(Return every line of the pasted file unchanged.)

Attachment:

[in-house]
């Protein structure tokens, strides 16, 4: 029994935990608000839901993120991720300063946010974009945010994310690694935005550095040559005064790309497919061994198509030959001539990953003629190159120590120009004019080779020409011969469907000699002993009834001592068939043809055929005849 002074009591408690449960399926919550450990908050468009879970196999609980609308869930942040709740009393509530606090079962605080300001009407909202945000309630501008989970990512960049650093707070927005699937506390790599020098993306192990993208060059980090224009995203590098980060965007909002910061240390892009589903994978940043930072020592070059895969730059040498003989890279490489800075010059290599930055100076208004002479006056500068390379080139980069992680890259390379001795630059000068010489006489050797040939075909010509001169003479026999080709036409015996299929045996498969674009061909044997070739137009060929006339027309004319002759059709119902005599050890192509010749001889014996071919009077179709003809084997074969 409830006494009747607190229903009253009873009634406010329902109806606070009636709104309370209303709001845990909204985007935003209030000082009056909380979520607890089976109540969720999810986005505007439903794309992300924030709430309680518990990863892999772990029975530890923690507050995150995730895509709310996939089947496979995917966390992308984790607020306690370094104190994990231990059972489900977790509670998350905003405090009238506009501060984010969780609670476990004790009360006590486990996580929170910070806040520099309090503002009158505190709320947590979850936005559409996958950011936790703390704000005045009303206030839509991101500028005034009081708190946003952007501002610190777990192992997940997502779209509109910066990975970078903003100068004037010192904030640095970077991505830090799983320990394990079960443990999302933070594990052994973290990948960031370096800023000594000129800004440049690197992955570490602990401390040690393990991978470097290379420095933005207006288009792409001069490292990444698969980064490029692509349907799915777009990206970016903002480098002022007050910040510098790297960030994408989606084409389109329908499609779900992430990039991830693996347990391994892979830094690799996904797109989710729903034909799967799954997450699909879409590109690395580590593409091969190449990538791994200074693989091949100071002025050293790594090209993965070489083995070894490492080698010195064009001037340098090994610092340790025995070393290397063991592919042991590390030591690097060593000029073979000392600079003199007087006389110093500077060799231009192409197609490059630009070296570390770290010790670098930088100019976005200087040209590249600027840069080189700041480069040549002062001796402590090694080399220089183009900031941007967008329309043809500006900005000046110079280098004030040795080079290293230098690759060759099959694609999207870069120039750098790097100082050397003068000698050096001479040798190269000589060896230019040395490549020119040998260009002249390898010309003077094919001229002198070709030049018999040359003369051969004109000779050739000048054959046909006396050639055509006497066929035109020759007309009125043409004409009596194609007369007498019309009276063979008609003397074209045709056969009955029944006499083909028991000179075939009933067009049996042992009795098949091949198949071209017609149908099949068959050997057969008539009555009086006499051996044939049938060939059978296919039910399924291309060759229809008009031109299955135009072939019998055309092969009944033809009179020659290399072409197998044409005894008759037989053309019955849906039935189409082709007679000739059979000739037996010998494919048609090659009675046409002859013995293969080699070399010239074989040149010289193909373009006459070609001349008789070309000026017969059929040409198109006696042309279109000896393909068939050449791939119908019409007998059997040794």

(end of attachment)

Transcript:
[in-house]
């Protein structure tokens, strides 16, 4: 029994935990608000839901993120991720300063946010974009945010994310690694935005550095040559005064790309497919061994198509030959001539990953003629190159120590120009004019080779020409011969469907000699002993009834001592068939043809055929005849 002074009591408690449960399926919550450990908050468009879970196999609980609308869930942040709740009393509530606090079962605080300001009407909202945000309630501008989970990512960049650093707070927005699937506390790599020098993306192990993208060059980090224009995203590098980060965007909002910061240390892009589903994978940043930072020592070059895969730059040498003989890279490489800075010059290599930055100076208004002479006056500068390379080139980069992680890259390379001795630059000068010489006489050797040939075909010509001169003479026999080709036409015996299929045996498969674009061909044997070739137009060929006339027309004319002759059709119902005599050890192509010749001889014996071919009077179709003809084997074969 409830006494009747607190229903009253009873009634406010329902109806606070009636709104309370209303709001845990909204985007935003209030000082009056909380979520607890089976109540969720999810986005505007439903794309992300924030709430309680518990990863892999772990029975530890923690507050995150995730895509709310996939089947496979995917966390992308984790607020306690370094104190994990231990059972489900977790509670998350905003405090009238506009501060984010969780609670476990004790009360006590486990996580929170910070806040520099309090503002009158505190709320947590979850936005559409996958950011936790703390704000005045009303206030839509991101500028005034009081708190946003952007501002610190777990192992997940997502779209509109910066990975970078903003100068004037010192904030640095970077991505830090799983320990394990079960443990999302933070594990052994973290990948960031370096800023000594000129800004440049690197992955570490602990401390040690393990991978470097290379420095933005207006288009792409001069490292990444698969980064490029692509349907799915777009990206970016903002480098002022007050910040510098790297960030994408989606084409389109329908499609779900992430990039991830693996347990391994892979830094690799996904797109989710729903034909799967799954997450699909879409590109690395580590593409091969190449990538791994200074693989091949100071002025050293790594090209993965070489083995070894490492080698010195064009001037340098090994610092340790025995070393290397063991592919042991590390030591690097060593000029073979000392600079003199007087006389110093500077060799231009192409197609490059630009070296570390770290010790670098930088100019976005200087040209590249600027840069080189700041480069040549002062001796402590090694080399220089183009900031941007967008329309043809500006900005000046110079280098004030040795080079290293230098690759060759099959694609999207870069120039750098790097100082050397003068000698050096001479040798190269000589060896230019040395490549020119040998260009002249390898010309003077094919001229002198070709030049018999040359003369051969004109000779050739000048054959046909006396050639055509006497066929035109020759007309009125043409004409009596194609007369007498019309009276063979008609003397074209045709056969009955029944006499083909028991000179075939009933067009049996042992009795098949091949198949071209017609149908099949068959050997057969008539009555009086006499051996044939049938060939059978296919039910399924291309060759229809008009031109299955135009072939019998055309092969009944033809009179020659290399072409197998044409005894008759037989053309019955849906039935189409082709007679000739059979000739037996010998494919048609090659009675046409002859013995293969080699070399010239074989040149010289193909373009006459070609001349008789070309000026017969059929040409198109006696042309279109000896393909068939050449791939119908019409007998059997040794």